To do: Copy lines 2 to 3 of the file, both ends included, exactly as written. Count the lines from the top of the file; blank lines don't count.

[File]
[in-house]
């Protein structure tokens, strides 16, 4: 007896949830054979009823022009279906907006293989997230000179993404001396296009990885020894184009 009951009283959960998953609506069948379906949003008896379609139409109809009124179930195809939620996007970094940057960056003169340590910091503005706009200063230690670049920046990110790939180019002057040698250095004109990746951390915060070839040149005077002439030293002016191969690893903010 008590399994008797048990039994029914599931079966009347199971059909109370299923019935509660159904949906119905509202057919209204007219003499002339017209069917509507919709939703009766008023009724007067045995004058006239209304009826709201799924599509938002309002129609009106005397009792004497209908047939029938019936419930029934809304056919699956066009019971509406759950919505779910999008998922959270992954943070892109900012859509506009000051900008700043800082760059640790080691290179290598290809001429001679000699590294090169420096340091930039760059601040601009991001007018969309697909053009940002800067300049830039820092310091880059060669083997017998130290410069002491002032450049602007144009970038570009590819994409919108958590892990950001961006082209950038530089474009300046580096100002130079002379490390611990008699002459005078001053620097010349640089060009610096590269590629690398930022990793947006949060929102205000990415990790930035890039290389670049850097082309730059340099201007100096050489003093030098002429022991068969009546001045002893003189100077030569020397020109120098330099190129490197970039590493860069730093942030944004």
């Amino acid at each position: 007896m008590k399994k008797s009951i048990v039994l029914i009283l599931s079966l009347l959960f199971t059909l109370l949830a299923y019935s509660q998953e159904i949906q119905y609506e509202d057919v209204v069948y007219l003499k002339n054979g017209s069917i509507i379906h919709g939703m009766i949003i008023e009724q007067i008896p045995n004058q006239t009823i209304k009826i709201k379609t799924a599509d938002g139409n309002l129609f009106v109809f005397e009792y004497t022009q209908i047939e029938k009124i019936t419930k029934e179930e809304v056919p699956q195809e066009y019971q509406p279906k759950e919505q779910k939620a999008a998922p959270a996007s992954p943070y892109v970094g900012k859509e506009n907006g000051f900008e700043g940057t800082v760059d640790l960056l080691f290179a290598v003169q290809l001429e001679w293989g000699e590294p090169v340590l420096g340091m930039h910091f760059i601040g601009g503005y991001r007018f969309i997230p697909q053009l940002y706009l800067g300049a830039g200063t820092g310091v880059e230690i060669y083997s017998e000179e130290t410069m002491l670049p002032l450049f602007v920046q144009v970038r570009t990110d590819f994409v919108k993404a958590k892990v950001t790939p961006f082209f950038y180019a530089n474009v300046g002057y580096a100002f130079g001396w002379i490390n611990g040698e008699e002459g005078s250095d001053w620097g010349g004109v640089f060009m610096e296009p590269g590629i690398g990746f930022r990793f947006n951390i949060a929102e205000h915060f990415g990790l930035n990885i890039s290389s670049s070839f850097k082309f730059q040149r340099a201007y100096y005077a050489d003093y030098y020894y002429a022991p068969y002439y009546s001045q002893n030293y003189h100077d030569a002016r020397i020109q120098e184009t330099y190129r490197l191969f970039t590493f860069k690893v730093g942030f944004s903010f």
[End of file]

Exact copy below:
């Protein structure tokens, strides 16, 4: 007896949830054979009823022009279906907006293989997230000179993404001396296009990885020894184009 009951009283959960998953609506069948379906949003008896379609139409109809009124179930195809939620996007970094940057960056003169340590910091503005706009200063230690670049920046990110790939180019002057040698250095004109990746951390915060070839040149005077002439030293002016191969690893903010 008590399994008797048990039994029914599931079966009347199971059909109370299923019935509660159904949906119905509202057919209204007219003499002339017209069917509507919709939703009766008023009724007067045995004058006239209304009826709201799924599509938002309002129609009106005397009792004497209908047939029938019936419930029934809304056919699956066009019971509406759950919505779910999008998922959270992954943070892109900012859509506009000051900008700043800082760059640790080691290179290598290809001429001679000699590294090169420096340091930039760059601040601009991001007018969309697909053009940002800067300049830039820092310091880059060669083997017998130290410069002491002032450049602007144009970038570009590819994409919108958590892990950001961006082209950038530089474009300046580096100002130079002379490390611990008699002459005078001053620097010349640089060009610096590269590629690398930022990793947006949060929102205000990415990790930035890039290389670049850097082309730059340099201007100096050489003093030098002429022991068969009546001045002893003189100077030569020397020109120098330099190129490197970039590493860069730093942030944004």
């Amino acid at each position: 007896m008590k399994k008797s009951i048990v039994l029914i009283l599931s079966l009347l959960f199971t059909l109370l949830a299923y019935s509660q998953e159904i949906q119905y609506e509202d057919v209204v069948y007219l003499k002339n054979g017209s069917i509507i379906h919709g939703m009766i949003i008023e009724q007067i008896p045995n004058q006239t009823i209304k009826i709201k379609t799924a599509d938002g139409n309002l129609f009106v109809f005397e009792y004497t022009q209908i047939e029938k009124i019936t419930k029934e179930e809304v056919p699956q195809e066009y019971q509406p279906k759950e919505q779910k939620a999008a998922p959270a996007s992954p943070y892109v970094g900012k859509e506009n907006g000051f900008e700043g940057t800082v760059d640790l960056l080691f290179a290598v003169q290809l001429e001679w293989g000699e590294p090169v340590l420096g340091m930039h910091f760059i601040g601009g503005y991001r007018f969309i997230p697909q053009l940002y706009l800067g300049a830039g200063t820092g310091v880059e230690i060669y083997s017998e000179e130290t410069m002491l670049p002032l450049f602007v920046q144009v970038r570009t990110d590819f994409v919108k993404a958590k892990v950001t790939p961006f082209f950038y180019a530089n474009v300046g002057y580096a100002f130079g001396w002379i490390n611990g040698e008699e002459g005078s250095d001053w620097g010349g004109v640089f060009m610096e296009p590269g590629i690398g990746f930022r990793f947006n951390i949060a929102e205000h915060f990415g990790l930035n990885i890039s290389s670049s070839f850097k082309f730059q040149r340099a201007y100096y005077a050489d003093y030098y020894y002429a022991p068969y002439y009546s001045q002893n030293y003189h100077d030569a002016r020397i020109q120098e184009t330099y190129r490197l191969f970039t590493f860069k690893v730093g942030f944004s903010f």